Just then the doors to the council room were thrown open and in strode an army of silver and white birch trees, each one carrying a dead tree in its giant branches.
The council members rose and gasped.
One of the birches held a dead sapling, and cried, “Stop the destruction! For every one of the humans we destroy one of our kind falls.”
“So it’s true,” whispered the council.
And as the council members erupted into loud discussions, the Little Girl began walking from dead tree to dead tree, touching their petrified faces. One by one the dead trees rose up verdant green. Each one she healed bowed to her and began forming a circle around her. The council fell silent as they watched her resurrect the fallen trees. She laughed as the trees entwined their branches and began dancing in a great circle of green around her. The spruce trees began playing violins that they formed instantly from their own branches. The bamboo trees kept time clapping their hands like claves. The rivers flowed around them in rhythm to the music. All of the animals joined in. Green Man and Green Woman joined hands and spun around sending twigs and leaves and butterflies sailing around the room. And the council rose as one and sent word to all corners of the earth to stop the destruction. It also sent out all the rivers to begin flowing backwards until time turned back to just before the destruction began restoring everything and everyone to its proper, living place.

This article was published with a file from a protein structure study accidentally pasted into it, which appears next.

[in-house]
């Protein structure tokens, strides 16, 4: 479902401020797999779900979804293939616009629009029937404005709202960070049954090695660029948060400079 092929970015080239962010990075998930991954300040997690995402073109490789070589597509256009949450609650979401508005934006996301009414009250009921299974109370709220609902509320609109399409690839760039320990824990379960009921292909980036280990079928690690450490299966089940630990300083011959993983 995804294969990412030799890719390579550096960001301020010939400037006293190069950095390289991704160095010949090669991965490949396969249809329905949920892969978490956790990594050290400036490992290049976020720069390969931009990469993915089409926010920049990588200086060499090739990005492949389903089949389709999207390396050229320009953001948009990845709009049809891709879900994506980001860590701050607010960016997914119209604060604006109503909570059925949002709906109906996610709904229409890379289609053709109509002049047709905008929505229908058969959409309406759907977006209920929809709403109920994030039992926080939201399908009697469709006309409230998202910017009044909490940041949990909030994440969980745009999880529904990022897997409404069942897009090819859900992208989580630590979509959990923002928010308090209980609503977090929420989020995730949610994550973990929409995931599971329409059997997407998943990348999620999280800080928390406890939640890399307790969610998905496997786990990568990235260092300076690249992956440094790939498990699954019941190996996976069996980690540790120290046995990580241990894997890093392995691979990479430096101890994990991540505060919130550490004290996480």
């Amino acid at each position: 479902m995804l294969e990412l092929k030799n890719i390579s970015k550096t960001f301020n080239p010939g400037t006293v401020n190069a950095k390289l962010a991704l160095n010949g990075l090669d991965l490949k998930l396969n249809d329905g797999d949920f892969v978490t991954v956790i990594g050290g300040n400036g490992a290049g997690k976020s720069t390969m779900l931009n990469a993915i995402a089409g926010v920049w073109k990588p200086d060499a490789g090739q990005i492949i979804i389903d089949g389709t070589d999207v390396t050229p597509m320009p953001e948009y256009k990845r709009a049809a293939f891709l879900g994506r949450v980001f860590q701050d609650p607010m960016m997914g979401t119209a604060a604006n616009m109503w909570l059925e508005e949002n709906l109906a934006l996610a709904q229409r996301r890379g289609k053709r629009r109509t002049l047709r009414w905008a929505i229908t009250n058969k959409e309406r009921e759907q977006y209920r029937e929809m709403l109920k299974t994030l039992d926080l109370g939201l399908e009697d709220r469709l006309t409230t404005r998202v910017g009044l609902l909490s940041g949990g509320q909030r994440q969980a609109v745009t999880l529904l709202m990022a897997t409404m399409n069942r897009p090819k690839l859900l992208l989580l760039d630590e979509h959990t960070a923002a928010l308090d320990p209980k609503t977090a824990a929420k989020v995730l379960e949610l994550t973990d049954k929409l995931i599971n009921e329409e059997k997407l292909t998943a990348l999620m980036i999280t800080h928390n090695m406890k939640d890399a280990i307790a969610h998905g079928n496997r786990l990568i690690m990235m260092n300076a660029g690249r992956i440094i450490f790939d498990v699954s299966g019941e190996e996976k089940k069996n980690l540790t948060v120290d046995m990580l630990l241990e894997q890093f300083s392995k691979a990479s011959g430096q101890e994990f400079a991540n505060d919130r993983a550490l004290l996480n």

And while there was still work to be done, much progress was made that day by Green Man, his bride, and a Little Girl who knew a great deal about circles.